Nepal Nearly Doubled Their Tiger Population In Just Three Years

Tiger caught on camera trap in Parsa Wildlife Reserve. DNPWC/NTNC/Panthera/ZSL
Josh Davis 29 Jul 2016, 20:57

From turning their bones into wine to eating their eyes as a cure for illness, tigers have been hunted out of 93 percent of their historic range. Now, there are more tigers living in captivity in North America than there are roaming wild in their natural environment. But among all the bleak news about the species, there is good news. In just three years, conservationists have managed to almost double the number of endangered tigers that still roam Nepal.

This amazing result has been achieved by strong law enforcement, dedicated conservation action, and habitat protection, which goes to show that if the concerted effort is there to protect the majestic big cats, then progress can be made in saving them from extinction. The main reserves in which the tigers live, the Chitwan-Parsa complex, are monitored by the Zoological Society of London. They contain close to 2,000 square kilometers (772 square miles) of unbroken tiger habitat, with a mix of tropical and subtropical forests, grasslands, and river systems.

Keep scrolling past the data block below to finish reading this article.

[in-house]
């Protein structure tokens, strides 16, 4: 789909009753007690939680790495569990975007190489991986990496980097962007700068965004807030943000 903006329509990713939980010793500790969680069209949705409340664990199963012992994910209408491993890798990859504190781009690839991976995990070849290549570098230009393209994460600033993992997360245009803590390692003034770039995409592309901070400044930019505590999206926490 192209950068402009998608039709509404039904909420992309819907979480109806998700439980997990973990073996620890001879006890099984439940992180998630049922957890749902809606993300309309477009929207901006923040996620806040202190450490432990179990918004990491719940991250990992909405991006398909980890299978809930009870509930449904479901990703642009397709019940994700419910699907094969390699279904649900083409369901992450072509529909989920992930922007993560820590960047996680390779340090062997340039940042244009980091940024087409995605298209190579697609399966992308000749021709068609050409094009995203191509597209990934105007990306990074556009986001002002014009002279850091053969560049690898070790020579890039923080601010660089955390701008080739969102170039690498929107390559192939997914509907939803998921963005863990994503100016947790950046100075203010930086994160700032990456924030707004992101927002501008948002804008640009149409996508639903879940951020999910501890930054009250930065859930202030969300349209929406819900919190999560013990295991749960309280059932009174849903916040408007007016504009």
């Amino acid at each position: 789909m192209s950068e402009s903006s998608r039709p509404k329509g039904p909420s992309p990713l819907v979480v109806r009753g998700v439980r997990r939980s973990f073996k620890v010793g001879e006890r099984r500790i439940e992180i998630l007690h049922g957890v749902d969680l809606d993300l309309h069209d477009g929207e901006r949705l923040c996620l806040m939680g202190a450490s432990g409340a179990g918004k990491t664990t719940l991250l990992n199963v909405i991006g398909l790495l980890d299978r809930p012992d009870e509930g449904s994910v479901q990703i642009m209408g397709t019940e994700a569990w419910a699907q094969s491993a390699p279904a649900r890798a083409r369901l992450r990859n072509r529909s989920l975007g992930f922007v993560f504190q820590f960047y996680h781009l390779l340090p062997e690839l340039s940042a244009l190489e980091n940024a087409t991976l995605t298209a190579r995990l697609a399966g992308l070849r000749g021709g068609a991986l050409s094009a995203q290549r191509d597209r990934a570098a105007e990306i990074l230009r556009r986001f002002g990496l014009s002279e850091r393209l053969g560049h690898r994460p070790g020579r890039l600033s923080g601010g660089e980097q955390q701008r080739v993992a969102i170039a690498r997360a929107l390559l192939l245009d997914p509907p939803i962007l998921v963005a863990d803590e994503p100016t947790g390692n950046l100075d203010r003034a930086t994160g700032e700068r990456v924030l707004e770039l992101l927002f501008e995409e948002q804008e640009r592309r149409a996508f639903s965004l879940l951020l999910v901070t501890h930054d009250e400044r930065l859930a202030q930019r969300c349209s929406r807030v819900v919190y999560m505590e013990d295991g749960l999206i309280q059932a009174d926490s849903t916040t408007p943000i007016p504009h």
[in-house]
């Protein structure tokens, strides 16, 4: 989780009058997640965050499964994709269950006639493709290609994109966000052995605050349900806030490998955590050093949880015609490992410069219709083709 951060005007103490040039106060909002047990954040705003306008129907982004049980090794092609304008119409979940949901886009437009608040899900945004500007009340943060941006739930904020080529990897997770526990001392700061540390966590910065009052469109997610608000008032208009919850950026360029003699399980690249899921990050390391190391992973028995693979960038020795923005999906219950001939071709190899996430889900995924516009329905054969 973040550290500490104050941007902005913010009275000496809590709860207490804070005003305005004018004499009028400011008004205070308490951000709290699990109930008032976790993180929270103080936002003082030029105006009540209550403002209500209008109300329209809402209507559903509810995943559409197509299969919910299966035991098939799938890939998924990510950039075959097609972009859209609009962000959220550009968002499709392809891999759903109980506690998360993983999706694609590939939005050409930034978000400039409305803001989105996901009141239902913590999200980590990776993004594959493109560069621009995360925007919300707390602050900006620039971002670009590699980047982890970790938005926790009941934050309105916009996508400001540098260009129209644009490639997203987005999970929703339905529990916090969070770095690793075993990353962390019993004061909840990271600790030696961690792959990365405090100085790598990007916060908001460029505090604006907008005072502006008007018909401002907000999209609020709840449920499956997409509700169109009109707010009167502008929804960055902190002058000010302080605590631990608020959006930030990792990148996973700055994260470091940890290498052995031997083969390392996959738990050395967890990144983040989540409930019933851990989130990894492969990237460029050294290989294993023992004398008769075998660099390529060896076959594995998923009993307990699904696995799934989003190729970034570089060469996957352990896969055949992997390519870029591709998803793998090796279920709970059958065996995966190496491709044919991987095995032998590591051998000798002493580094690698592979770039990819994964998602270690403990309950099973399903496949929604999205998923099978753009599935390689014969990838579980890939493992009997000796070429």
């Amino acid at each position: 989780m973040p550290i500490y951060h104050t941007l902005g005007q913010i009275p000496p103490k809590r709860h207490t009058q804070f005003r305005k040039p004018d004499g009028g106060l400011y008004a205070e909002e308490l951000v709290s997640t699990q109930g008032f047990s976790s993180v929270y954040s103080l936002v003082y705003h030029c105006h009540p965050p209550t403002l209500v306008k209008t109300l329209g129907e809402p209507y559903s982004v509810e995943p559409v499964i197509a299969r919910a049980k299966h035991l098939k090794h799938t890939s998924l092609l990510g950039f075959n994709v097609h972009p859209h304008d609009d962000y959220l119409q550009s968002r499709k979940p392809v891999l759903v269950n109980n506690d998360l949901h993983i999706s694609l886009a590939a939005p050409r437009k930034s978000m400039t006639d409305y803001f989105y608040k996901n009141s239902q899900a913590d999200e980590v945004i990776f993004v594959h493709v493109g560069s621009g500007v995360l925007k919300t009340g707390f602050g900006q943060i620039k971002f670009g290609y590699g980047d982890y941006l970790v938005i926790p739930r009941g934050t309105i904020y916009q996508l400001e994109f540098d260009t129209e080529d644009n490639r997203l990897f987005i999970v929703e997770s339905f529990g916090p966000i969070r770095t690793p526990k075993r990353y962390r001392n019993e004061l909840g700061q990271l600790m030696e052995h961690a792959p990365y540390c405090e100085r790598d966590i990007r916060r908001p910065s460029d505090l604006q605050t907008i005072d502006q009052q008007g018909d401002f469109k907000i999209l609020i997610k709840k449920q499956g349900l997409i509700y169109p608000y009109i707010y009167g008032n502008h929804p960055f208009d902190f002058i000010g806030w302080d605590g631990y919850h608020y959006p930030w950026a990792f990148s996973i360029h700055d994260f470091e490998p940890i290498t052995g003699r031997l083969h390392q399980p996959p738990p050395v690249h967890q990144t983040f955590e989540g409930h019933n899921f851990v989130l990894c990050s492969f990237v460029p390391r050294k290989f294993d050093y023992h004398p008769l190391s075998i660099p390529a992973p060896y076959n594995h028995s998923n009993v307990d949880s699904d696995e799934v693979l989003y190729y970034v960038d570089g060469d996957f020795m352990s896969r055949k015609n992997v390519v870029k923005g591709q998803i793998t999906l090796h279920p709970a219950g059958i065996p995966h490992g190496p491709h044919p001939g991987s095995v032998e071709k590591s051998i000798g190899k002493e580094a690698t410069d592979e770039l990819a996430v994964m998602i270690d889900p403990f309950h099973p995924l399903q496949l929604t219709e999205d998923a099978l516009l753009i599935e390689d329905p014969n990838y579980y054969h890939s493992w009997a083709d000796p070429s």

In 2013, a survey of Nepal found that it was supporting around 198 Bengal tigers, while this year the researchers have found that this number has increased by up to 90 percent more, an incredible result for a species that is facing so many other threats throughout the rest of its range. The team are able to keep track of the cats, as well as their prey, by using remote camera traps, from which they can identify individual tigers by using their stripes in a similar way to fingerprints – each pattern is unique to the animal in question.

The tigers are doing amazingly well in Nepal, but are still under threat in the rest of Asia. DNPWC/NTNC/Panthera/ZSL

“The impressive doubling of tigers in Parsa, and the almost unprecedented speed of this recovery, is testament to how law enforcement and strong government leadership can help save the species,” says Dr John Goodrich, senior tiger program director for Panthera, the big cat organization that work with ZSL at Parsa Wildlife Reserve. “At a time when poachers are waging an all-out war against wildlife, Nepal serves as a beacon of hope for the tiger.”

The work being carried out in Nepal shows how the demise of the tiger is not an inevitability, and that not only can this downward trend be reversed, but that it can be done so quickly. By coupling the remote monitoring of the cats with strong law enforcement training, both ZSL and Panthera are showing the rest of Asia how things can be done.

It is hoped that with the successes they have seen in the Chitwan-Parsa complex, they will now expand their operations to three other conservation areas within the lowlands of Nepal, greatly expanding the tiger habitat under their watch.

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